send South Vietnamese commandos on raids into the North supported
by the US military. Johnson had no idea that in so doing he would
be goading North Vietnam into a war with the United States. But
that is just what happened.
One of Johnson’s covert attacks took place at midnight of July
30, 1964, with South Vietnamese naval commandos raiding two North
Vietnamese islands in the Gulf of Tonkin while the destroyer USS
Maddox was steaming 120 miles away.
There was no direct connection between the commando raid and the
Maddox’s intelligence-gathering patrol, but the North
Vietnamese did not know that. On Aug. 2, three North Vietnamese
torpedo boats attacked the Maddox without doing any
Then on Aug. 4, another North Vietnamese attack was reported on
the Maddox and its sister destroyer, the Turner
Joy. The two destroyers fired 372 shells and at least four
depth charges while reporting that they had dodged multiple
torpedoes and enemy gunfire.
Yet American pilots overhead could not see any enemy ships. It
later became obvious that the second attack had not really
happened. But by then Congress had passed the Gulf of Tonkin
Resolution, giving Johnson a blank check to wage war against
North Vietnam. The eventual result: nearly half a million US
troops in South Vietnam, with 58,000 of them coming home in body
Trump’s current provocations could elicit an even more
catastrophic outcome. Imagine that Kim Jong Un, an inexperienced
observer of American politics, takes Trump’s words seriously and
then sees US warplanes heading for his borders. It is not
far-fetched to posit that he might give the orders to shoot down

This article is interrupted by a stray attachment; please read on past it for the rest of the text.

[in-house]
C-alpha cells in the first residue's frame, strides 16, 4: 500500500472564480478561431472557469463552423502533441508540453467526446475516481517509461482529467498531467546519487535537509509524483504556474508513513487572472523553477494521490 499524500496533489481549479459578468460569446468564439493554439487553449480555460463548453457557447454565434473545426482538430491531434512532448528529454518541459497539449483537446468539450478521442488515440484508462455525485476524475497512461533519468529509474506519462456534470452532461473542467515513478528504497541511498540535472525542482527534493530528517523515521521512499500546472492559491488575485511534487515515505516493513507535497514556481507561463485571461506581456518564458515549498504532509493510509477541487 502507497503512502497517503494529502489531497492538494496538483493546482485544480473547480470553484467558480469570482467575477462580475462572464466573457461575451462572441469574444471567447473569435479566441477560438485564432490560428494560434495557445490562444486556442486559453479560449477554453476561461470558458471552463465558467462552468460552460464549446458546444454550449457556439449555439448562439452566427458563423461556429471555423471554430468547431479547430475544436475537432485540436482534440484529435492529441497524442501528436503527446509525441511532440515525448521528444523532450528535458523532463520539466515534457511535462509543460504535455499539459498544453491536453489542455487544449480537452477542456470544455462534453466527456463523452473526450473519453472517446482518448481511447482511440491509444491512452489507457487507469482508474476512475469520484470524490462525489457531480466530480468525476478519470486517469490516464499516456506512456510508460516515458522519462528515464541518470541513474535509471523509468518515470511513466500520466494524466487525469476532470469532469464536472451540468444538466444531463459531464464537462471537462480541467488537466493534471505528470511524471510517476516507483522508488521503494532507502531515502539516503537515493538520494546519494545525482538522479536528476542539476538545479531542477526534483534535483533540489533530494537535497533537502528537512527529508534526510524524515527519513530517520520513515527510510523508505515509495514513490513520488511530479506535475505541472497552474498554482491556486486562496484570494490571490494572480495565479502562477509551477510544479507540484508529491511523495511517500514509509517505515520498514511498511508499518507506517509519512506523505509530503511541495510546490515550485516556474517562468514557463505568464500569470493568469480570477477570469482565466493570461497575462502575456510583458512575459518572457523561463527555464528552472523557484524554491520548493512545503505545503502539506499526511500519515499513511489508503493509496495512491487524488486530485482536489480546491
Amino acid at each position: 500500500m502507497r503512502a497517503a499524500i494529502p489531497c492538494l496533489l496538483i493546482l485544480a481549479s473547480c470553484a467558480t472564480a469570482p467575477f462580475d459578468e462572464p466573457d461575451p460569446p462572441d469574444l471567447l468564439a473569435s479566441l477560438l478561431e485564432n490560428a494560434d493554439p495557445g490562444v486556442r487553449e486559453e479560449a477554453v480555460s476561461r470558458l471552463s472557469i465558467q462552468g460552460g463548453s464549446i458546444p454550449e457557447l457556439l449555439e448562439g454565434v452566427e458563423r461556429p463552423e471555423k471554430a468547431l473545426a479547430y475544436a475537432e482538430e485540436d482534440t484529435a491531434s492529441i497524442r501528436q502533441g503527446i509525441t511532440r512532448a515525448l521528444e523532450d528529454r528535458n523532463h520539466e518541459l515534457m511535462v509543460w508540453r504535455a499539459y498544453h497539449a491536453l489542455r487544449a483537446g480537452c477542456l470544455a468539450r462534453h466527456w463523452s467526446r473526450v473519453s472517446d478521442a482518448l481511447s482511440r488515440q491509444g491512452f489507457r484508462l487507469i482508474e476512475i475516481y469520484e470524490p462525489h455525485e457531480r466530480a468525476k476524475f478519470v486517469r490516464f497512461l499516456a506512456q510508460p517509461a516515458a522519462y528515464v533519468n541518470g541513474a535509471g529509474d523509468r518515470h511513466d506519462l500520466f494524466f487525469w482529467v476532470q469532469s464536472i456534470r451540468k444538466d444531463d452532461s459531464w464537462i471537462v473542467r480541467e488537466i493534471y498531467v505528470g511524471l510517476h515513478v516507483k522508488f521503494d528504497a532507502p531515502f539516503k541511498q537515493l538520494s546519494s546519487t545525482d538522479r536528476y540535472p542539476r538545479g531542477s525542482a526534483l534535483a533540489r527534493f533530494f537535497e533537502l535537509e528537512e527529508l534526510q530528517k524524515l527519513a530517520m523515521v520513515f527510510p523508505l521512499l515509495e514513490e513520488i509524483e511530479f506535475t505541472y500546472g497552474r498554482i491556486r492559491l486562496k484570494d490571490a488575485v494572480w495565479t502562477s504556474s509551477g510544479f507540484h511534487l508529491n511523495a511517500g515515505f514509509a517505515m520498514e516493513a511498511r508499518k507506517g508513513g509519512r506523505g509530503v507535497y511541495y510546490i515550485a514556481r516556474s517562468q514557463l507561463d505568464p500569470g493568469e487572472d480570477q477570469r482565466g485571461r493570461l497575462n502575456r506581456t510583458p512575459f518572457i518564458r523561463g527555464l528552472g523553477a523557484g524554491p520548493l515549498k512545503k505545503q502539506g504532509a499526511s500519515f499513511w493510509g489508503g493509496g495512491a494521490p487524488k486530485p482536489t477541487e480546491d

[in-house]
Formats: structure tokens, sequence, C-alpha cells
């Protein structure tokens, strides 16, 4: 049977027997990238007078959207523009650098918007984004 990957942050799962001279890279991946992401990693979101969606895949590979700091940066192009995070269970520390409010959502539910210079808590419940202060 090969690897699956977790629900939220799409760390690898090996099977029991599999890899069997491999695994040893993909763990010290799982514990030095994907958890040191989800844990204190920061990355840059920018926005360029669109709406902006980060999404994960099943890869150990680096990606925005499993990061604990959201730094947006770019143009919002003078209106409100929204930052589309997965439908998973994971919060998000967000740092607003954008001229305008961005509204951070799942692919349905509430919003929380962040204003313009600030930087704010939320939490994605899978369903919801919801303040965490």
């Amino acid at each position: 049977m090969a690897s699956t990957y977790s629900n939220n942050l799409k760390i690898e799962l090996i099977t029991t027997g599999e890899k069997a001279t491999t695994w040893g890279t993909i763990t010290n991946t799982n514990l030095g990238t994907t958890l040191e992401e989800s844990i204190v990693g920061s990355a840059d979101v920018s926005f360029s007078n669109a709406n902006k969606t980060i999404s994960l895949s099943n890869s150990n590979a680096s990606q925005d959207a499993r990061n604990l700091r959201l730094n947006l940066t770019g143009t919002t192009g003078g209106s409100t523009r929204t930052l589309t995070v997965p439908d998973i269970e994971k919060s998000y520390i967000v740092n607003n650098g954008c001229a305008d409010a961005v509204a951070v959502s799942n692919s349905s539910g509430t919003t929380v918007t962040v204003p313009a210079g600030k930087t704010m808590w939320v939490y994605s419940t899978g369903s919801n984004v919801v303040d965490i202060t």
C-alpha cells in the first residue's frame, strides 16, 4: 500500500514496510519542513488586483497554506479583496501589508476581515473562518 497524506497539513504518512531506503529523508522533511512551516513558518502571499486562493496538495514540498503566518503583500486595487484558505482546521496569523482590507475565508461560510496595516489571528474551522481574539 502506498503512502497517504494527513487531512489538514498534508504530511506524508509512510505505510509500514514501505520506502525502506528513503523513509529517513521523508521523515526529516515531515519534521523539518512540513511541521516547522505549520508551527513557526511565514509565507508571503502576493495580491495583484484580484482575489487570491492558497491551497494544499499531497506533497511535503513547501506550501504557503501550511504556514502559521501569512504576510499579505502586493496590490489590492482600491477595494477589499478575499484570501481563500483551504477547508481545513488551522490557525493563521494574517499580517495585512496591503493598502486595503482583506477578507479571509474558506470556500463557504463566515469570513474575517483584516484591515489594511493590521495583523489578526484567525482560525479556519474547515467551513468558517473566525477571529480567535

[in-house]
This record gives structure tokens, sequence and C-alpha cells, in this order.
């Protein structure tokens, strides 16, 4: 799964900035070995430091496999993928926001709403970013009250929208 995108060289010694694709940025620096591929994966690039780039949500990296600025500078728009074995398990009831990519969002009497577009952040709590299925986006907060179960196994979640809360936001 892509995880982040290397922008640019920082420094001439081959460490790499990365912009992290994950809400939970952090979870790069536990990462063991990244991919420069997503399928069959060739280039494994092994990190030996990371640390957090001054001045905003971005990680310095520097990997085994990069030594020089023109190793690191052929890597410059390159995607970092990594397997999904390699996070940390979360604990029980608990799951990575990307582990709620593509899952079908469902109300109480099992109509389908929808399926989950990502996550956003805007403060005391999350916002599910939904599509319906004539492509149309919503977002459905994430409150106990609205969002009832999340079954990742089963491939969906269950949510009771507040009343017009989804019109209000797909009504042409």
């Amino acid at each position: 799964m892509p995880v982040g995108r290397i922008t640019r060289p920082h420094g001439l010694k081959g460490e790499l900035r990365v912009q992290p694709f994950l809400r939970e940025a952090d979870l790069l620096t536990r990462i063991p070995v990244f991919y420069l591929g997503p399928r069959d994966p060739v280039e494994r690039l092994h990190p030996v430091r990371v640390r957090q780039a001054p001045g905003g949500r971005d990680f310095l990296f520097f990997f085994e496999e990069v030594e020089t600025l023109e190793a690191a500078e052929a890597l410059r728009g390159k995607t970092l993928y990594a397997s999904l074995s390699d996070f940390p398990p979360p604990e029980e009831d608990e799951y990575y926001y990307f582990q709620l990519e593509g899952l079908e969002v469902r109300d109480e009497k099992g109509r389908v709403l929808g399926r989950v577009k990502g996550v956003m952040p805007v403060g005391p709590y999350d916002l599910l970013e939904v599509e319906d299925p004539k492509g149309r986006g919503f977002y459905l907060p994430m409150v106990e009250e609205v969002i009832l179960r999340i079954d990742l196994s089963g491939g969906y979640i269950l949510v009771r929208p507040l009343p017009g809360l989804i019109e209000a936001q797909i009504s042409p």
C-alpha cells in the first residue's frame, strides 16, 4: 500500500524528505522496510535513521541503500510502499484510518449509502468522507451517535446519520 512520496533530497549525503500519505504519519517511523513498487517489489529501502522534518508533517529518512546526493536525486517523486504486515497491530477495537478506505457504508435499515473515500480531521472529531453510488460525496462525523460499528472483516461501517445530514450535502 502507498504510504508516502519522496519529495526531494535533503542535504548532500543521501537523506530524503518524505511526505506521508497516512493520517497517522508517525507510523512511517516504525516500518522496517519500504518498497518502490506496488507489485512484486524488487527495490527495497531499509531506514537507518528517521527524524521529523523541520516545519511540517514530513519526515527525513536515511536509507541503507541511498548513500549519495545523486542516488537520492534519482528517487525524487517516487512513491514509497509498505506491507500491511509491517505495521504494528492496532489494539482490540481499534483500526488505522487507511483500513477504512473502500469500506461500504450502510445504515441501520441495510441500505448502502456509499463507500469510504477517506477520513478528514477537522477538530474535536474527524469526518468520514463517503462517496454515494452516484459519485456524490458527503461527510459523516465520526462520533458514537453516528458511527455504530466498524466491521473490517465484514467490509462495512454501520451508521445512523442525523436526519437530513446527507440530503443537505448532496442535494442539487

one of those aircraft.
Indeed, North Korea’s foreign minister, Ri Yong Ho, said
Monday: “Since the United States declared war on our country, we
will have every right to make countermeasures, including the
right to shoot down United States strategic bombers even when
they are not inside the airspace border of our country.”
Or imagine that North Korea responds by firing a missile in the
general direction of Guam and it lands by mistake in US
territorial waters or even hits the island itself.
In either case, Trump would undoubtedly feel compelled to respond
militarily, even if no US lives or property were lost. Even a
single, symbolic US airstrike could further feed Kim’s paranoia,
convincing him that America is about to destroy his country just
as Trump has threatened. Backed into a corner, the North Korean
strongman may decide he has nothing to lose by unleashing his
nuclear arsenal on South Korea, Japan — even the United States.
This nightmarish scenario is becoming all too plausible because
of Trump’s over-the-top bellicosity. He should turn down the
rhetorical temperature. A policy of containment and deterrence
worked against the Soviet Union, a country with a far larger
nuclear arsenal than North Korea will ever have.
Eventually the USSR peacefully imploded. The same approach can
work with North Korea too, as long as we don’t stumble into an
unnecessary and calamitous conflict first because of our
president’s macho posturing.
This column does not necessarily reflect the opinion of Business Insider.